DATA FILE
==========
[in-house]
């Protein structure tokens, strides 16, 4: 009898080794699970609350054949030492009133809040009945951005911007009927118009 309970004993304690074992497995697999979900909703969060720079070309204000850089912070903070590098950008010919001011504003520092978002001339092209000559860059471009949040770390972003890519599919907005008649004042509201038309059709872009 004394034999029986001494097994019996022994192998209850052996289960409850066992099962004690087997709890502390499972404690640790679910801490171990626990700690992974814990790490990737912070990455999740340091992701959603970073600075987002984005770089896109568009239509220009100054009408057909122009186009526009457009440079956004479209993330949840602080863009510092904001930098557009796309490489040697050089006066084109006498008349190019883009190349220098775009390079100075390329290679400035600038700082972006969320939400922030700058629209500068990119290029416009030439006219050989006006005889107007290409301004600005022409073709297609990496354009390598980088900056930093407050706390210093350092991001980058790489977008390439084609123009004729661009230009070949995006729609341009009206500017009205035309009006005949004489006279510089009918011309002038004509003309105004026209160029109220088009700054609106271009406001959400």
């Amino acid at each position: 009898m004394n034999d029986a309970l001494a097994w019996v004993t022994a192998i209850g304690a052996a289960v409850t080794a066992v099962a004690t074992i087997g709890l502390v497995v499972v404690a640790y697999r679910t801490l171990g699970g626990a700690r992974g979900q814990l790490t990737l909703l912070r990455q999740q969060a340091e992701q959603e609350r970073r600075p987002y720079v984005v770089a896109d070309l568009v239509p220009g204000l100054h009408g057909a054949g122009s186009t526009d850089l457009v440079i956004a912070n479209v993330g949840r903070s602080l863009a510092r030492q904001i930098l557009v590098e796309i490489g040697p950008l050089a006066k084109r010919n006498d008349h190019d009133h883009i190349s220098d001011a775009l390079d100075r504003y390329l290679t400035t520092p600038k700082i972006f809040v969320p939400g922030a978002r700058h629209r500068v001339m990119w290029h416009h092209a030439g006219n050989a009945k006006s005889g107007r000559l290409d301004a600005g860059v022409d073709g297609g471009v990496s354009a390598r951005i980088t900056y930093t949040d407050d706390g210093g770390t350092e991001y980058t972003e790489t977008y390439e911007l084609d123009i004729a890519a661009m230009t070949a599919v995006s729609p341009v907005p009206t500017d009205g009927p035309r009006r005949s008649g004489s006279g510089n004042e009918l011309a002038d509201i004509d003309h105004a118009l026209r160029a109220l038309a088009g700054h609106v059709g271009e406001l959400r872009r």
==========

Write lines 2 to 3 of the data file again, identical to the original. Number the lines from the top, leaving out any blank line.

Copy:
């Protein structure tokens, strides 16, 4: 009898080794699970609350054949030492009133809040009945951005911007009927118009 309970004993304690074992497995697999979900909703969060720079070309204000850089912070903070590098950008010919001011504003520092978002001339092209000559860059471009949040770390972003890519599919907005008649004042509201038309059709872009 004394034999029986001494097994019996022994192998209850052996289960409850066992099962004690087997709890502390499972404690640790679910801490171990626990700690992974814990790490990737912070990455999740340091992701959603970073600075987002984005770089896109568009239509220009100054009408057909122009186009526009457009440079956004479209993330949840602080863009510092904001930098557009796309490489040697050089006066084109006498008349190019883009190349220098775009390079100075390329290679400035600038700082972006969320939400922030700058629209500068990119290029416009030439006219050989006006005889107007290409301004600005022409073709297609990496354009390598980088900056930093407050706390210093350092991001980058790489977008390439084609123009004729661009230009070949995006729609341009009206500017009205035309009006005949004489006279510089009918011309002038004509003309105004026209160029109220088009700054609106271009406001959400």
């Amino acid at each position: 009898m004394n034999d029986a309970l001494a097994w019996v004993t022994a192998i209850g304690a052996a289960v409850t080794a066992v099962a004690t074992i087997g709890l502390v497995v499972v404690a640790y697999r679910t801490l171990g699970g626990a700690r992974g979900q814990l790490t990737l909703l912070r990455q999740q969060a340091e992701q959603e609350r970073r600075p987002y720079v984005v770089a896109d070309l568009v239509p220009g204000l100054h009408g057909a054949g122009s186009t526009d850089l457009v440079i956004a912070n479209v993330g949840r903070s602080l863009a510092r030492q904001i930098l557009v590098e796309i490489g040697p950008l050089a006066k084109r010919n006498d008349h190019d009133h883009i190349s220098d001011a775009l390079d100075r504003y390329l290679t400035t520092p600038k700082i972006f809040v969320p939400g922030a978002r700058h629209r500068v001339m990119w290029h416009h092209a030439g006219n050989a009945k006006s005889g107007r000559l290409d301004a600005g860059v022409d073709g297609g471009v990496s354009a390598r951005i980088t900056y930093t949040d407050d706390g210093g770390t350092e991001y980058t972003e790489t977008y390439e911007l084609d123009i004729a890519a661009m230009t070949a599919v995006s729609p341009v907005p009206t500017d009205g009927p035309r009006r005949s008649g004489s006279g510089n004042e009918l011309a002038d509201i004509d003309h105004a118009l026209r160029a109220l038309a088009g700054h609106v059709g271009e406001l959400r872009r």